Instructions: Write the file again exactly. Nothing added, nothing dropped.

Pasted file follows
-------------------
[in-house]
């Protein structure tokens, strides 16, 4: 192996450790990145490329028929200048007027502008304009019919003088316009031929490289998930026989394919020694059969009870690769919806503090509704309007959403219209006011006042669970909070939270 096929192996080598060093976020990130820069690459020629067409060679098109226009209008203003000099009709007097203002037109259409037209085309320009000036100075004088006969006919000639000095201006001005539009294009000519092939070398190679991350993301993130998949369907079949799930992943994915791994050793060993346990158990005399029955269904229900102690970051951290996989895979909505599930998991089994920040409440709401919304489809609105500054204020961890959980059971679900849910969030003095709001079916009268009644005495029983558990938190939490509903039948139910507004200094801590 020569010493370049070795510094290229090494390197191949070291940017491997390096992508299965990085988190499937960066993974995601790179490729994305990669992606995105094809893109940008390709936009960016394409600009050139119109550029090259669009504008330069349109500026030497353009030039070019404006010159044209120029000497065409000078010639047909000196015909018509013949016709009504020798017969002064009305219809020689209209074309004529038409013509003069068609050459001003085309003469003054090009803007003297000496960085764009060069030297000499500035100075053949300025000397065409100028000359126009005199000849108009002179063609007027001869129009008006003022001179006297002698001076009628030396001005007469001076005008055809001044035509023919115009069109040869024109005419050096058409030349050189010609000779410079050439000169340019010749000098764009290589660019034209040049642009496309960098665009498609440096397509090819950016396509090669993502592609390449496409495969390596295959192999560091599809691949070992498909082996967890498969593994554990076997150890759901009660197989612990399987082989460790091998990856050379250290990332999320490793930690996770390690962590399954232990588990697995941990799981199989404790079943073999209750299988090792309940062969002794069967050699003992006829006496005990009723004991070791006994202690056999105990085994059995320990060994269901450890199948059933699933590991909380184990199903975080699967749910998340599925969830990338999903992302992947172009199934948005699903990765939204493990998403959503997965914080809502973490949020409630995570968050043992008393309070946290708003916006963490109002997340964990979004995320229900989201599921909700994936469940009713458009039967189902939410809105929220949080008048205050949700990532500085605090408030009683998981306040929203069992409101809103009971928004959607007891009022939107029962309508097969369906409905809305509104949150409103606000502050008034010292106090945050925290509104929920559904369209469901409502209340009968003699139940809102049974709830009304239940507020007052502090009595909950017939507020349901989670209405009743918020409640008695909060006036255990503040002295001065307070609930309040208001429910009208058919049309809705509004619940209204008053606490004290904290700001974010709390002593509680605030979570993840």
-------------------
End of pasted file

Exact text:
[in-house]
């Protein structure tokens, strides 16, 4: 192996450790990145490329028929200048007027502008304009019919003088316009031929490289998930026989394919020694059969009870690769919806503090509704309007959403219209006011006042669970909070939270 096929192996080598060093976020990130820069690459020629067409060679098109226009209008203003000099009709007097203002037109259409037209085309320009000036100075004088006969006919000639000095201006001005539009294009000519092939070398190679991350993301993130998949369907079949799930992943994915791994050793060993346990158990005399029955269904229900102690970051951290996989895979909505599930998991089994920040409440709401919304489809609105500054204020961890959980059971679900849910969030003095709001079916009268009644005495029983558990938190939490509903039948139910507004200094801590 020569010493370049070795510094290229090494390197191949070291940017491997390096992508299965990085988190499937960066993974995601790179490729994305990669992606995105094809893109940008390709936009960016394409600009050139119109550029090259669009504008330069349109500026030497353009030039070019404006010159044209120029000497065409000078010639047909000196015909018509013949016709009504020798017969002064009305219809020689209209074309004529038409013509003069068609050459001003085309003469003054090009803007003297000496960085764009060069030297000499500035100075053949300025000397065409100028000359126009005199000849108009002179063609007027001869129009008006003022001179006297002698001076009628030396001005007469001076005008055809001044035509023919115009069109040869024109005419050096058409030349050189010609000779410079050439000169340019010749000098764009290589660019034209040049642009496309960098665009498609440096397509090819950016396509090669993502592609390449496409495969390596295959192999560091599809691949070992498909082996967890498969593994554990076997150890759901009660197989612990399987082989460790091998990856050379250290990332999320490793930690996770390690962590399954232990588990697995941990799981199989404790079943073999209750299988090792309940062969002794069967050699003992006829006496005990009723004991070791006994202690056999105990085994059995320990060994269901450890199948059933699933590991909380184990199903975080699967749910998340599925969830990338999903992302992947172009199934948005699903990765939204493990998403959503997965914080809502973490949020409630995570968050043992008393309070946290708003916006963490109002997340964990979004995320229900989201599921909700994936469940009713458009039967189902939410809105929220949080008048205050949700990532500085605090408030009683998981306040929203069992409101809103009971928004959607007891009022939107029962309508097969369906409905809305509104949150409103606000502050008034010292106090945050925290509104929920559904369209469901409502209340009968003699139940809102049974709830009304239940507020007052502090009595909950017939507020349901989670209405009743918020409640008695909060006036255990503040002295001065307070609930309040208001429910009208058919049309809705509004619940209204008053606490004290904290700001974010709390002593509680605030979570993840």